It does have numerous legitimate flaws which when reviewed independently do detract from the overall score, but to say it’s a 45/100 game is totally ridiculous.

    I’ve said it before, and I’ll say it now. People need to pay more attention to the content of the review than the score. I’m often tempted to remove scores altogether in our review process.

  • Chris Kemp

    Thanks a lot to Michael and Nic for adding some great insight from a professional perspective.

    When I was recalling "reviews of old" that did the job right, PC Format was right there in my mind. A score in the 90s, a gold award, from PC Format for hardware or a game always meant a hell of a lot. I'm glad PCF is still holding up these ideals, indeed a lot of the South African publications are really carrying the torch for honest reviews.

    I love MyGaming reviews (genuinely no bias intended here) because their scores are never overbloated, I feel like they're a really honest indication.

    I feel the need to clarify a little what I meant about user reviews. I meant more along the lines of cherry-picking some great written reviews for an impression of a game, rather than the averages which are plagued by slews of "troll scoring".

    That being said, there are still good reviewers out there doing good work, and these are always my first port of call when looking at a new game. Unfortunately, this list is dwindling, and they can't cover every game.

    To the people out there doing good work the right way, thank you, I personally value your content a lot.

    Thanks again to Michael and Nic for their lengthy contributions, and to all the other posters here for sharing their views and experiences.

  • Opportunist

    Stopped caring about the actual scores ages ago. I only care about the issues mentioned in the review and then decide for myself whether they warrant putting off my planned purchase or not. For this reason I actually prefer overly critical reviews which is what GameSpot and IGN often get accused of these days. The more issues the reviews point out the better I can judge the game.

  • Wade

    Great article.

  • Eternal Engine of Linguistic Massacre… II

    Suffice to say that the review scale is flawed – it's pretty obvious when you consider that if you're using the percentile scale, 50% is perfectly average.

    I agree with you on your statement regarding the review's contents, Nic, although I challenge you then to either implement a more accurate metric or, as you say, remove the score entirely.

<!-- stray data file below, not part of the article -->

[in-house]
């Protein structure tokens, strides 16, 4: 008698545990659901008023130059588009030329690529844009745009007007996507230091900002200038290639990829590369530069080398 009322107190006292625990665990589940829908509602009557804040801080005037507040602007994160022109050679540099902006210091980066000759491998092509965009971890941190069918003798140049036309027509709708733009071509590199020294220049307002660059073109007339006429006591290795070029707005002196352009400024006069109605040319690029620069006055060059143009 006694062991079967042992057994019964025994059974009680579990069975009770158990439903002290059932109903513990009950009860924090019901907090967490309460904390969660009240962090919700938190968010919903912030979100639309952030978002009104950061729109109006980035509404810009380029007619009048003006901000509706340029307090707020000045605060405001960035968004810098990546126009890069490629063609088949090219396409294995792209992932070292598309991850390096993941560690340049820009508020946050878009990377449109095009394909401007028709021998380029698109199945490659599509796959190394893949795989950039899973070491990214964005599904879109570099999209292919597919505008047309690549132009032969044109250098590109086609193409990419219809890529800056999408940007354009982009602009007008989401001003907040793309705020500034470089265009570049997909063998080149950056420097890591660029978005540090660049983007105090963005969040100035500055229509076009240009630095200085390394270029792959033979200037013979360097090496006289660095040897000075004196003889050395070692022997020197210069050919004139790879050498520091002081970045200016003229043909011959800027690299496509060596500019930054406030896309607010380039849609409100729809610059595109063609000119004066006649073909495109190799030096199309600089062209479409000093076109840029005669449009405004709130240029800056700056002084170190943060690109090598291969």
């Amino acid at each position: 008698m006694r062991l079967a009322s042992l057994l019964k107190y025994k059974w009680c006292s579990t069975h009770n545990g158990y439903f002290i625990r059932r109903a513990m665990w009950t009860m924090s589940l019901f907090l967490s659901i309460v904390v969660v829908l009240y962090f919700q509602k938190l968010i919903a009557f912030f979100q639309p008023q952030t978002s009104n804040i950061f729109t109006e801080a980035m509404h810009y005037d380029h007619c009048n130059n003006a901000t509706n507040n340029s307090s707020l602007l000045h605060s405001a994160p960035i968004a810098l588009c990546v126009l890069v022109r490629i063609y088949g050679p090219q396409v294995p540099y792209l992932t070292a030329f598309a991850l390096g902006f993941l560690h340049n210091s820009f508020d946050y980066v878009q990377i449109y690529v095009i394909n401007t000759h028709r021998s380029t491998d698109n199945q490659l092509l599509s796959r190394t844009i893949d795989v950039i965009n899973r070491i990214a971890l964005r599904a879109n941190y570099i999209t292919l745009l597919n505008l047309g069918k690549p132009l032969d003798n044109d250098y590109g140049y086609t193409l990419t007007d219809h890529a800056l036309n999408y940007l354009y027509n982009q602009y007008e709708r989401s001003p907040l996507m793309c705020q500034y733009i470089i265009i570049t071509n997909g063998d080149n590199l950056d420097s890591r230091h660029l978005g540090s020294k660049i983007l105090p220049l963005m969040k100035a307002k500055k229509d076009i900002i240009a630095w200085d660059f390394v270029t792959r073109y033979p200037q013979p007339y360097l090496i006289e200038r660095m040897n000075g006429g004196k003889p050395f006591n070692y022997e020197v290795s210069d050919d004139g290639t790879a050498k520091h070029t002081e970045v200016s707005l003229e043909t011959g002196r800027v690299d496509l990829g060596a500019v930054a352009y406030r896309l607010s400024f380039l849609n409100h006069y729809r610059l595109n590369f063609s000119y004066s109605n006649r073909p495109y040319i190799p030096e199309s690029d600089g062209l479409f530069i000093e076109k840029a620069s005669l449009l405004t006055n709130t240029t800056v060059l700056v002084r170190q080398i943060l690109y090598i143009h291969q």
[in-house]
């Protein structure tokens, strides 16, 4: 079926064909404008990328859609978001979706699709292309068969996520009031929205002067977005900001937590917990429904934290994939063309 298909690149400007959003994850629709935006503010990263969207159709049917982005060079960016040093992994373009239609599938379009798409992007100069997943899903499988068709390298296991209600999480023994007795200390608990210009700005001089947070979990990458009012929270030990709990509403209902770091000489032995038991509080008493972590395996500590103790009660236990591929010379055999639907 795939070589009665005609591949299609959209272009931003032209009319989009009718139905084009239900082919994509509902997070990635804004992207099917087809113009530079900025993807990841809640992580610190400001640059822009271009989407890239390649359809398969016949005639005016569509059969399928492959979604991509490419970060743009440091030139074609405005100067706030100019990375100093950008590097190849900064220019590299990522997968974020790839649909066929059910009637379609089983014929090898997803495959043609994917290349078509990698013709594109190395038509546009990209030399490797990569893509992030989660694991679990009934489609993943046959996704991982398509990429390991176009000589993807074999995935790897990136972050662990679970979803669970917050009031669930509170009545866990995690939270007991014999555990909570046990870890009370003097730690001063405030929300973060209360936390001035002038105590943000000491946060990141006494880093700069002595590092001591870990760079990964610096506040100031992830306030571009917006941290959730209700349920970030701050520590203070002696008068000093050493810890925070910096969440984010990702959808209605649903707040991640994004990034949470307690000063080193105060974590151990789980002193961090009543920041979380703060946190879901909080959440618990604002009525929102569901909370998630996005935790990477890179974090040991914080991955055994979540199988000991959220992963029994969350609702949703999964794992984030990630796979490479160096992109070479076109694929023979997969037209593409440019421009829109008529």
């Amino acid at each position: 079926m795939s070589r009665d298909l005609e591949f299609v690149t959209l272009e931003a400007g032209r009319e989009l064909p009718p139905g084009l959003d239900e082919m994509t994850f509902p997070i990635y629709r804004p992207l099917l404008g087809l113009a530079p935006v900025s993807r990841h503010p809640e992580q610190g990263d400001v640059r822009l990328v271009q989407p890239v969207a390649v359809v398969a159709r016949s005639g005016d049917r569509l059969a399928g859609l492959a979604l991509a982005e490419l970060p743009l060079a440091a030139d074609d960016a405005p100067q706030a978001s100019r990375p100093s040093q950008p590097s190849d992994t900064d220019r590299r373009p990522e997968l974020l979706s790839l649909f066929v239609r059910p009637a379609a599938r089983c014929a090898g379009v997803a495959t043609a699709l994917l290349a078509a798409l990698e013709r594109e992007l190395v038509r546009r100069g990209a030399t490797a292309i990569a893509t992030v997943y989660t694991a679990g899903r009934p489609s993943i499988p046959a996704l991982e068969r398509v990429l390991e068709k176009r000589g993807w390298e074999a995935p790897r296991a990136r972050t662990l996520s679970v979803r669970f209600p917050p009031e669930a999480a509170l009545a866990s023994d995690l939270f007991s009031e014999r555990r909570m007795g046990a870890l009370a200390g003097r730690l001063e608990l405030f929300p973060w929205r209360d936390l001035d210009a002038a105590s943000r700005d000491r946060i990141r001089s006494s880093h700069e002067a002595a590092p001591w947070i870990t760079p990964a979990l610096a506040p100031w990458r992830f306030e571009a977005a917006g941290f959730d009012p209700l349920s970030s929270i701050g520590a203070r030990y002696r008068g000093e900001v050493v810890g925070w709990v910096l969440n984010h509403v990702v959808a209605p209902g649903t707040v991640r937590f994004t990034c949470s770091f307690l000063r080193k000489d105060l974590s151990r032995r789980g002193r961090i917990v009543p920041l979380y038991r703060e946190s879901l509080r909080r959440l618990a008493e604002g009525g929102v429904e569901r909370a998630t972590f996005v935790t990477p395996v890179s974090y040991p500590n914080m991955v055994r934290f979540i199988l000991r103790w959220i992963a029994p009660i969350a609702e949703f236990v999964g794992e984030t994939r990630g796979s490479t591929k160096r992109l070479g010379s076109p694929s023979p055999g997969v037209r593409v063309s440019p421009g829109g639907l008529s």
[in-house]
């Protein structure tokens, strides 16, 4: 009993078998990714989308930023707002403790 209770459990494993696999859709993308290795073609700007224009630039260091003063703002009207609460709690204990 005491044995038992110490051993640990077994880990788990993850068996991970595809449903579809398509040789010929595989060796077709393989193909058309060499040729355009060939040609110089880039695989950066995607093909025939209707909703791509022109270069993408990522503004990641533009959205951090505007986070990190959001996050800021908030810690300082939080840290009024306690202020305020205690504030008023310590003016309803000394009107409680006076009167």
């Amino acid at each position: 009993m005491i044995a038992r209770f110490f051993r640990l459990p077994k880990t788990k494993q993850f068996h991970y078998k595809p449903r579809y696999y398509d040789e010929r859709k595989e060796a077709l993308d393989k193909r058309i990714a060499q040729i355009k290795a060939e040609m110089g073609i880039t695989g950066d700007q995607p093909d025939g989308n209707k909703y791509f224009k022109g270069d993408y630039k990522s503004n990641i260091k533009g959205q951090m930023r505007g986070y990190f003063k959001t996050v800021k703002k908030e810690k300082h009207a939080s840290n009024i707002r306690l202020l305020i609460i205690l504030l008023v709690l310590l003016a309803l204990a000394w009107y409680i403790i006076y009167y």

The fault is NOT with reader who ignores the content of the review, but the reviewer or publication that fails to align the score with review's content.

    What rankles is that the content of a review is, when viewed with a critical eye, completely at odds with the posted score. I feel many publications do this to appease the developers and/or publishers, since aggregate services such as Metacritic – which are used by purchasers to gauge critical reception to a title – only take this metric into account.

    And let's be honest: bribes, exclusives and pre-release access aren't the only monetary rewards up for grabs. I happen to notice that that that filthy word – 'Advertising' – hasn't been mentioned once.

    Advertising is the bread-and-butter of gaming publications, and, I would argue, the primary source of revenue, and through it publishers wield significant influence. You can spend an entire review slating a game (Demonstrating your cred and I-Ain't-Afraid-Of-Sticking-It-To-The-Man'ness) only to give it 7/10 to appease the Great Advertising Gods.

  • boramk

    I always subtract 10 from the score.

  • Joemighty16

    I use reviews only as an indication. I primarly decide on buying a game on my own, and may only use a review as an indication of what “reviewers” think. Too often I had seen reviews that praise a popular game, but then nails an unpopular game, complaining about the exact same elements that were praised in the popular game.

    I do collect reviews of all my games, but focus more on the discussion than on the score.

    How do you judge a game’s worth? Do you follow the score given by a select few professional gamers, or do you follow the majority vote of the players? But then you also have the distinction between “good” and “enjoyable”. Just because Shakespeare is good, doesn’t mean I enjoy reading it. I play games for the enjoyment and therefore I have a diffirent rating system than, say, a professional reviewer who may focus on other aspects.